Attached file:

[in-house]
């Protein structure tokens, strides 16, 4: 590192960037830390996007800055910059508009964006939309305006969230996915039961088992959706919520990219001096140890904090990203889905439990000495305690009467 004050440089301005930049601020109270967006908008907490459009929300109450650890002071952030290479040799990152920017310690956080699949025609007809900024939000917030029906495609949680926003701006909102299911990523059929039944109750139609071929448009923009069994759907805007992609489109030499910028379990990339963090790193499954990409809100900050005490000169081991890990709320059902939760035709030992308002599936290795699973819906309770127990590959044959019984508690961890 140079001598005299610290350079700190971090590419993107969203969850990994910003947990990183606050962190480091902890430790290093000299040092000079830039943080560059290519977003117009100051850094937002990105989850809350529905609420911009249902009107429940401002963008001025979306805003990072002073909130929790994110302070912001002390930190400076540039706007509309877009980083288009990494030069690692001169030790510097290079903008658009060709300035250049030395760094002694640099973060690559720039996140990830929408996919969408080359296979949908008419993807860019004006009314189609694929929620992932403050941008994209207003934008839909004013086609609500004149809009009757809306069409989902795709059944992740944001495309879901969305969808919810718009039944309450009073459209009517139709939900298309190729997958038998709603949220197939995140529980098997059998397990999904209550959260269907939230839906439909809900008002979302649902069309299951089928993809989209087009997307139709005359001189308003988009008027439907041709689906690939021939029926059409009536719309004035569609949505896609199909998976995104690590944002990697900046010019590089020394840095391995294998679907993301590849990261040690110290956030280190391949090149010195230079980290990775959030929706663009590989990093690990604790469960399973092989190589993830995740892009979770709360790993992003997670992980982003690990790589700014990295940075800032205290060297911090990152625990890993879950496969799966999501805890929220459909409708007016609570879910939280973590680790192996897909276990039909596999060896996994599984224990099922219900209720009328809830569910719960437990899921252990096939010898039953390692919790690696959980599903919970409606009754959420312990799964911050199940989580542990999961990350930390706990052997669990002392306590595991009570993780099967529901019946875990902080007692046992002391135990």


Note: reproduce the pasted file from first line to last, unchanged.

[in-house]
């Protein structure tokens, strides 16, 4: 590192960037830390996007800055910059508009964006939309305006969230996915039961088992959706919520990219001096140890904090990203889905439990000495305690009467 004050440089301005930049601020109270967006908008907490459009929300109450650890002071952030290479040799990152920017310690956080699949025609007809900024939000917030029906495609949680926003701006909102299911990523059929039944109750139609071929448009923009069994759907805007992609489109030499910028379990990339963090790193499954990409809100900050005490000169081991890990709320059902939760035709030992308002599936290795699973819906309770127990590959044959019984508690961890 140079001598005299610290350079700190971090590419993107969203969850990994910003947990990183606050962190480091902890430790290093000299040092000079830039943080560059290519977003117009100051850094937002990105989850809350529905609420911009249902009107429940401002963008001025979306805003990072002073909130929790994110302070912001002390930190400076540039706007509309877009980083288009990494030069690692001169030790510097290079903008658009060709300035250049030395760094002694640099973060690559720039996140990830929408996919969408080359296979949908008419993807860019004006009314189609694929929620992932403050941008994209207003934008839909004013086609609500004149809009009757809306069409989902795709059944992740944001495309879901969305969808919810718009039944309450009073459209009517139709939900298309190729997958038998709603949220197939995140529980098997059998397990999904209550959260269907939230839906439909809900008002979302649902069309299951089928993809989209087009997307139709005359001189308003988009008027439907041709689906690939021939029926059409009536719309004035569609949505896609199909998976995104690590944002990697900046010019590089020394840095391995294998679907993301590849990261040690110290956030280190391949090149010195230079980290990775959030929706663009590989990093690990604790469960399973092989190589993830995740892009979770709360790993992003997670992980982003690990790589700014990295940075800032205290060297911090990152625990890993879950496969799966999501805890929220459909409708007016609570879910939280973590680790192996897909276990039909596999060896996994599984224990099922219900209720009328809830569910719960437990899921252990096939010898039953390692919790690696959980599903919970409606009754959420312990799964911050199940989580542990999961990350930390706990052997669990002392306590595991009570993780099967529901019946875990902080007692046992002391135990």